Musically, the CD is a Bossa Nova tropical psych rock kaleidoscope. Cibo Matto acknowledges that the songs make up a narrative about a love haunted hotel, but insist the real narrative of this piece is Honda and Hatori’s enduring friendship. This sort of valuation of female friendship can be seen in “10th Floor Ghost Girl,” which is filled with upbeat clever wordplay and idolizing of the titular character. The song “Housekeeping” is an awesome nod to the hiphop and avant garde roots of Cibo Matto, and is reminiscent of Yelle and Bondo Do Role. It is also places housekeepers in a position of power and control, which is a refreshing change from domestic workers usually being the butt of media jokes or entirely erased.
The narrators of Cibo Matto’s songs are undeniably empowered confident women, and stay above the Bossa Nova flavored hip hop rapids that Hotel Valentine puts down.
Cayetana- Hot Dad Calendar (2014)
For Fans of: P.S. Eliot, Waxahatchee, Sleater-Kinney, and going house shows
Cayetana is composed of three rad girls who grew up with riot grrl and Philly Punk. Their music is heartbreakingly earnest and has raw vocals accompanied by polished guitars. This single is for people tired of only white straight boys singing emo.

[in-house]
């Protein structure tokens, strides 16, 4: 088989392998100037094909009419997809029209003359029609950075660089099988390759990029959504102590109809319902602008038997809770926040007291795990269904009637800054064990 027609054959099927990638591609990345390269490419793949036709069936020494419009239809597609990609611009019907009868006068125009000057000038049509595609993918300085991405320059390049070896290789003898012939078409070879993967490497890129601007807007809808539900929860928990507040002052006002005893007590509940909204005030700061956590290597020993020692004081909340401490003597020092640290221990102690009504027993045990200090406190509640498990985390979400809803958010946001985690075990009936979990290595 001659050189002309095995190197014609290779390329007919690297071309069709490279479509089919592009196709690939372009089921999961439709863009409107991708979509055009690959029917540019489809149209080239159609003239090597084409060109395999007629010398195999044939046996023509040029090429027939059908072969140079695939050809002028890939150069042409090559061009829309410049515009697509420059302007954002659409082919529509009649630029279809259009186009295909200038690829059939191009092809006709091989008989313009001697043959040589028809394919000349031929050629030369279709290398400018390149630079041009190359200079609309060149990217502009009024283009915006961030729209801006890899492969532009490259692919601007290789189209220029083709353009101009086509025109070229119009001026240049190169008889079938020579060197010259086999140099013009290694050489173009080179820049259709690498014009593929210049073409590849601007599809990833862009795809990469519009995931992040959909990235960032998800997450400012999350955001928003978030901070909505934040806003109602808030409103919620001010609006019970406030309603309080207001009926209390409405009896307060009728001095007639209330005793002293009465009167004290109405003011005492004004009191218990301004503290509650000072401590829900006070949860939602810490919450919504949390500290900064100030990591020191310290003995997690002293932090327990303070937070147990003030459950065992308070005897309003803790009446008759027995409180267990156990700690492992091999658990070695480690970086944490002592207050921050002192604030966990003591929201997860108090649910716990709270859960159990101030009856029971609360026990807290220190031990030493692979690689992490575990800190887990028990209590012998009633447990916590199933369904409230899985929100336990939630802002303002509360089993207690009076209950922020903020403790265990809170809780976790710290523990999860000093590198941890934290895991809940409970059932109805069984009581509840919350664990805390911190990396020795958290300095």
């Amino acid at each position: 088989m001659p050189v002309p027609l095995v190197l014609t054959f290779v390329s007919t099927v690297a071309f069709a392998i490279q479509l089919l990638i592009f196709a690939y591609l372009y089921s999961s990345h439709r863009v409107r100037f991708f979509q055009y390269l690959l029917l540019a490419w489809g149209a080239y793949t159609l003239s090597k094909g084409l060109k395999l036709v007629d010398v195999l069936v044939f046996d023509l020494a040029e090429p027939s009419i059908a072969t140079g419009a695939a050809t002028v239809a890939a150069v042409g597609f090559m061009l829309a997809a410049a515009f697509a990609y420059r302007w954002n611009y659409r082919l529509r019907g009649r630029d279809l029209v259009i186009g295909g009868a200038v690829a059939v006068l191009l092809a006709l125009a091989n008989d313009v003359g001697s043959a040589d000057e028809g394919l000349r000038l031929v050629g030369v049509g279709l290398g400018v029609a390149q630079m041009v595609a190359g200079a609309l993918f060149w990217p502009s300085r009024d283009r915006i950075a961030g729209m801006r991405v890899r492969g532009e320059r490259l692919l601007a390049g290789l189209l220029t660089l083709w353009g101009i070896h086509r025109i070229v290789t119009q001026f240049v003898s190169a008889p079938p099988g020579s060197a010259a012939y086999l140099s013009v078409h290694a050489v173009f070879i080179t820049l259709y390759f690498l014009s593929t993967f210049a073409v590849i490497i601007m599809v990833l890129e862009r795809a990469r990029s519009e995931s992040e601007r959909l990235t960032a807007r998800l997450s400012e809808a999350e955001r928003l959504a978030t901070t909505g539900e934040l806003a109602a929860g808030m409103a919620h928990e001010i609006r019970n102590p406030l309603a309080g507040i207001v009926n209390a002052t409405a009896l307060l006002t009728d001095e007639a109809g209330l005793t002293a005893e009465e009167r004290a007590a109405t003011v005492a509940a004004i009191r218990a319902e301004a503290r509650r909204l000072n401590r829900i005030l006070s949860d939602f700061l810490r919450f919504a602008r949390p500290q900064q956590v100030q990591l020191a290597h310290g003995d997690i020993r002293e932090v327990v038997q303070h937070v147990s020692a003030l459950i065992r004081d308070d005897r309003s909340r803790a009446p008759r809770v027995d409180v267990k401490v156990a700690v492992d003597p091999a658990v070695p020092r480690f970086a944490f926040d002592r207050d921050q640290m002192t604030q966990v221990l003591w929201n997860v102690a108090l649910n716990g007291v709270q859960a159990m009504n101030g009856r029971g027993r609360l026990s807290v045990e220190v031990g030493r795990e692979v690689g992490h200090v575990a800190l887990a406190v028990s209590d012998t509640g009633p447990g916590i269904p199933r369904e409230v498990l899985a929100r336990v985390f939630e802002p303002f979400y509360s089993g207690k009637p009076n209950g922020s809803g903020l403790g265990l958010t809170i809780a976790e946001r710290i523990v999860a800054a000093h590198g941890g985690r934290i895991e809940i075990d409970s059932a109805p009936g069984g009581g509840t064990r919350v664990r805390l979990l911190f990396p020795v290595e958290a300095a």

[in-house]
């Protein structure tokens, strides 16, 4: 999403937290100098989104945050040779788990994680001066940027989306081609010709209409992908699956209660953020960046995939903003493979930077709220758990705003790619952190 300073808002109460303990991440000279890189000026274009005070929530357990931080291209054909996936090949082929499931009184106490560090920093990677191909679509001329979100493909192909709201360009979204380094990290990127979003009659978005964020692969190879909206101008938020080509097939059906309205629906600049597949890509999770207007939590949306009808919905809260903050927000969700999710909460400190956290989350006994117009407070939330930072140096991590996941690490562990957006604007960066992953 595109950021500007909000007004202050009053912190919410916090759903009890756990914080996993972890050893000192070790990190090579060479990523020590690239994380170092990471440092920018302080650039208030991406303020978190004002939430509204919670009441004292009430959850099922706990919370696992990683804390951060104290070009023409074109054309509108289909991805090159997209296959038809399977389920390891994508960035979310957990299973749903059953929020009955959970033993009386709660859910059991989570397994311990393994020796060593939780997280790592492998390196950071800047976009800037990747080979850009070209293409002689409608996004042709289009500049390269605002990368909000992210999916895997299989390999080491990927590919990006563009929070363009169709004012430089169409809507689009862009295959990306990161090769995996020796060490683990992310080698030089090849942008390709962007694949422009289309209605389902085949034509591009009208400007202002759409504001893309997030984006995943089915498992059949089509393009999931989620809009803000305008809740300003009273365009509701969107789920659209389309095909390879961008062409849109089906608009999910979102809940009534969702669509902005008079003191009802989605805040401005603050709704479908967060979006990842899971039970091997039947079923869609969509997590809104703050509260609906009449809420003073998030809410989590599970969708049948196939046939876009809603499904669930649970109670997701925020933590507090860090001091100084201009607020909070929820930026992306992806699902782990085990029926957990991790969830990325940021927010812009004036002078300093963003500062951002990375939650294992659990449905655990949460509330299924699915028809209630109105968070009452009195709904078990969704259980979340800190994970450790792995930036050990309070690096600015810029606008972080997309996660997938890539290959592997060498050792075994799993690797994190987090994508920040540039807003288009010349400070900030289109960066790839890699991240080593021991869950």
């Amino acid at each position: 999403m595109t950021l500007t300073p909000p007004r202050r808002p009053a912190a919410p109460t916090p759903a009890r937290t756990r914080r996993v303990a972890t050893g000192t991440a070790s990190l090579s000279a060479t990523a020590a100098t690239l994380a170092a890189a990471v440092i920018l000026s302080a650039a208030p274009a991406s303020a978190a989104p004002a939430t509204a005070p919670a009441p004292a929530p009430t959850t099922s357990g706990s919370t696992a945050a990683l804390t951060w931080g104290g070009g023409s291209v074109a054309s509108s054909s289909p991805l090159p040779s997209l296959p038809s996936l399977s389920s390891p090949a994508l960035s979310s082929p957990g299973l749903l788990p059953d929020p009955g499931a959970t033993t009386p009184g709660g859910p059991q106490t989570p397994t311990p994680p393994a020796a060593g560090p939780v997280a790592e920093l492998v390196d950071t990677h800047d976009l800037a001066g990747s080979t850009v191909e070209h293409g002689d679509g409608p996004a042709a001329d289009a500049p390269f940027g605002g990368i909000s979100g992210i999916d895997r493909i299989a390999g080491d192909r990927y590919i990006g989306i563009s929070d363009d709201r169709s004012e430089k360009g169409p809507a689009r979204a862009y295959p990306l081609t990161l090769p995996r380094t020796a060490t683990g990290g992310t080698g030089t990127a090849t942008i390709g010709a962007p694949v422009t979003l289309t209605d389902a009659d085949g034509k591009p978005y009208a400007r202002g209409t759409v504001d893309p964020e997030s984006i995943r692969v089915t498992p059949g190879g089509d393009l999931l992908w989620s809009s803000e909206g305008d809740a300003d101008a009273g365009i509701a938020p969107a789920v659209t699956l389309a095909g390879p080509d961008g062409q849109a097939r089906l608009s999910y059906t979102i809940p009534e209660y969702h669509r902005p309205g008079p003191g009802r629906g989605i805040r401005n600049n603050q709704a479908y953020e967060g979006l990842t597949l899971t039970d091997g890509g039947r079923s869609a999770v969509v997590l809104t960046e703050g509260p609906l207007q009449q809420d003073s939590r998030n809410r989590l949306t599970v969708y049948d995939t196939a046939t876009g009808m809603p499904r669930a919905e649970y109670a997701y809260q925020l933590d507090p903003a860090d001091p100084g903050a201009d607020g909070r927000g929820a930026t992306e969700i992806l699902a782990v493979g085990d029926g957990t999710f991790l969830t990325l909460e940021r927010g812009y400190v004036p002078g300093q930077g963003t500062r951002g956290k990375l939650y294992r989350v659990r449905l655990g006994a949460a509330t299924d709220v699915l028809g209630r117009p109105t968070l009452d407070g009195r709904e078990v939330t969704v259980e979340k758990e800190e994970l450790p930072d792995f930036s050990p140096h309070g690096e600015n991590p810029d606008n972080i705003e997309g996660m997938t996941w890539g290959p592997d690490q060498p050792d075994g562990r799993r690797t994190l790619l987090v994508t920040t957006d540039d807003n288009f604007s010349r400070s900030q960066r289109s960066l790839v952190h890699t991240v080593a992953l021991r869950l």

Founded in 2011 by rockers Kelly Olsen, Allegra Anka, and Augusta Koch, Cayetana’s latest single “Hot Dad Calendar” is basically all anyone could ask for in the new wave of emo bands coming out today. It reminds me a lot of South Florida punk, and that’s always a good thing. It’s an intimate CD that feels like talking to an awesome empowered friend.
Mean Creek- My Madeline (2014)
For Fans of : The World is a Beautiful Place and I am Afraid to Die, Mission of Burma, Tullycraft, and Bush
Pleeeeasssse go buy Mean Creek’s new album when it comes out in April. Mean Creek is perfect. They’re athematic guitar gods, and also make some of the only music I feel like I’d be okay with being the soundtrack to me falling in love.
Mean Creek is some “best friends making music together” from Boston that have been compared to (among other things) “Death Cab for Cutie if they recruited a female vocalist.”